Bond Fund Alternative
REIT-OH is CORI LLC’s bond fund alternative, we provide a alternative fixed-income investment fund secured by real estate. The investment model for the REIT-OH is a buy rehab hold or in certain areas of Central OH buy rehab and flip. We are buying real estate at 42% to 54% of the area After Repair Value. Our team is rehabbing the properties for 28% to 16% of the area After Repair Vaule for a all in cost of 70% of what homes are selling for in the area. This model protects our REIT-OH investors and makes our investments secured. We offer every investor a 1st position lien on every property, in any of the REIT-OH alternative fixed-income investment funds. All the deeds are held in escrow with a third party escrow company . So worst case scenario you collect the deeds for your properties and sell them to get your money back.
REIT-OH fund manager is Roger Loesel with Ditter & Associates real estate brokerage. All of CORI LLC’s REIT-OH fund servicers are licensed, bonded, and insured through the state of Ohio. Title policies are issued on every property that the REIT-OH fund buys.and puts into the fund. So what that means is in this market CORI LLC’s REIT-OH fund is the bond alternative for some investors.
In addition, interest rates are expected to rise in the near future. (The Federal Reserve decided not to raise interest rates in June 2015, but comments Wednesday 6/17/2015 suggests the long awaited rate hike could come in September according to CNN Money .) When that happens, bond prices will almost certainly decline. If you are holding bonds for their interest, and you recently have bought them, it seems likely that your interest rate being earned is quite low making CORI’s REIT-OH fund a smarter investment. What will happen when rates go up? You will still be earning a low rate and losing money. In that case, it seems prudent to sell some portion of your bond fund — perhaps even all of them, if they are ultra-safe and ultra-low-interest-earning, get into cash, and start looking for a future opportunity to buy a bond alternative like CORI’s REIT-OH fund. Selling now will most likely give you the biggest capital return on the sale; remember, the prices will drop when rates go up. However, if you have bonds from a while ago, when rates were significantly higher, you are earning good interest from them. It wouldn’t make much sense to sell them now, UNLESS you anticipate a need for cash in the near future (or, at least, before you think rates will rise significantly, hurting your bonds’ sale value).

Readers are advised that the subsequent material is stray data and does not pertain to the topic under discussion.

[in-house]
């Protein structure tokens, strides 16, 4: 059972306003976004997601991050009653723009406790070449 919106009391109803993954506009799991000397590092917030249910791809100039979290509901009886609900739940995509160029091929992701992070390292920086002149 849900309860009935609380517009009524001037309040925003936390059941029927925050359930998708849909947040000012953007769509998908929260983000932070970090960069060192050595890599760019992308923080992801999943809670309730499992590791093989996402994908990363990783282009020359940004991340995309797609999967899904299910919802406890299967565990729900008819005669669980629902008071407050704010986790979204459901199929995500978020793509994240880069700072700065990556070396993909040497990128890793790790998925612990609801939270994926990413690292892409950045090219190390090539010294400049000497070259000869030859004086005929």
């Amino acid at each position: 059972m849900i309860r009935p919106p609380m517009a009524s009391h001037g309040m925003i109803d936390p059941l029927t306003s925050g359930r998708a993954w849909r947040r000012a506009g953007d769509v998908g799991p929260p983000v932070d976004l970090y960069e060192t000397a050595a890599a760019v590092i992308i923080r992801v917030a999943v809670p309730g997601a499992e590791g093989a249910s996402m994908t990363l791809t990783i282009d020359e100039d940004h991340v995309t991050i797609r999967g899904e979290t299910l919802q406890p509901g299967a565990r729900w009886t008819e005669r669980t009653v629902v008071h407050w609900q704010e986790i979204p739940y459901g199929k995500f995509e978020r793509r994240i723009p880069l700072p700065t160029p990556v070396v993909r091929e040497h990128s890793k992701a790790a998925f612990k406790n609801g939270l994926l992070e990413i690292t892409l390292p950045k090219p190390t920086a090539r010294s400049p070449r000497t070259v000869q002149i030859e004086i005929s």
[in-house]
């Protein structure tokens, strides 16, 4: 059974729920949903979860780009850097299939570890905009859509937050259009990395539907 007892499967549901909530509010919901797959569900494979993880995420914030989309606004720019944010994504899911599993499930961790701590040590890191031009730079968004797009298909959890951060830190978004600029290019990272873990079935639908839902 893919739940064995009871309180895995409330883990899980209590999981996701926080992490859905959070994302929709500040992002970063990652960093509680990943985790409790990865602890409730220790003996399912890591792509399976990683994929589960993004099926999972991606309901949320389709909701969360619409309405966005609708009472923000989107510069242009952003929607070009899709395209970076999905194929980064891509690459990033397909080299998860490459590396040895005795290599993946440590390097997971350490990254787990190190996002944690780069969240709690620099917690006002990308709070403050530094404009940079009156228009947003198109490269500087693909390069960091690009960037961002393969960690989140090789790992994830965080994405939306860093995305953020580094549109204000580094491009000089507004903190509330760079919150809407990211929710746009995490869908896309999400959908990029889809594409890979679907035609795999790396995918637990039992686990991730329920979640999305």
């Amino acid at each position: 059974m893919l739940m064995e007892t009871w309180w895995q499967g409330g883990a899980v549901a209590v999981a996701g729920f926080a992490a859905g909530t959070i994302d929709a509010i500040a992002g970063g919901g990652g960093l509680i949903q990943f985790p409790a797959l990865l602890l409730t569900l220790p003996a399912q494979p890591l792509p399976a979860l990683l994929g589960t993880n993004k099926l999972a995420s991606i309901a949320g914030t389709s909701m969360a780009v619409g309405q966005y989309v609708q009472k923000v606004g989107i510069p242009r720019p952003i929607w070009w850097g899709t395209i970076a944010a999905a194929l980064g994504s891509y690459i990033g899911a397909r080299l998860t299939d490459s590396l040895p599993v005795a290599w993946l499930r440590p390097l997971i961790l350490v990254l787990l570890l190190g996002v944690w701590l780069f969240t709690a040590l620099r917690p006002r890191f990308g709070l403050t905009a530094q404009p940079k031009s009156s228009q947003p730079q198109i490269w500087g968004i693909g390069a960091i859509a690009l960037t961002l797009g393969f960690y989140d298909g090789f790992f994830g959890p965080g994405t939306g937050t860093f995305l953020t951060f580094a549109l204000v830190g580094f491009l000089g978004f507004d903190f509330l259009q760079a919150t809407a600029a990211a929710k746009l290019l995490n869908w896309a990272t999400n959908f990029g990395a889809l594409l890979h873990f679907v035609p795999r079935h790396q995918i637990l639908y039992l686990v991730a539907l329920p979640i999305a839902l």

The U.S. economy is likely to continue its recovery next year, with growth of 2.5 to 3 percent, says Nick Colas, chief market strategist of Convergex brokerage in New York City. Meanwhile, the European economy is still quite weak, he notes. And while small-cap companies typically earn most of their revenue domestically, larger companies generate 20 to 30 percent of their revenues from European countries, Colas says.”That’s a tough hole to fill in 2015. It looks like there will be a triple-dip recession in Germany,” he says. In addition, the Russell 2000 small-cap stock index has underperformed the S&P 500 this year, he points out. While the S&P 500 has returned 12.4 percent, the Russell 2000 has returned only 2 percent. For all of these reasons,
Colas says .
In general, rates for traditional fixed-income investments have been horrible and aren’t getting any better. But there is light at the end of the tunnel. You just have to look in a different tunnel. Achieving a higher rate of return on fixed income is always possible, but you must be more flexible than in the past. The traditional fixed-income investments like CDs, money market fund, Treasuries and bond fund investments are not the place to look for yield. The real place to find higher income is in the “alternative fixed-income” space—lesser known investments that don’t follow the mainstream rules of fixed income, and don’t have all of the same qualities . Non-Public Real Estate Investment Trusts (REITs). CORI’s REIT-OH funds are not the traditional REITs that trade on an exchange. Public REITs are too volatile. Private REITs typically perform steadily and are currently providing mid to high single-digit dividends. Again, do your homework. Consultant with your professional financial planner, attorney, or CPA.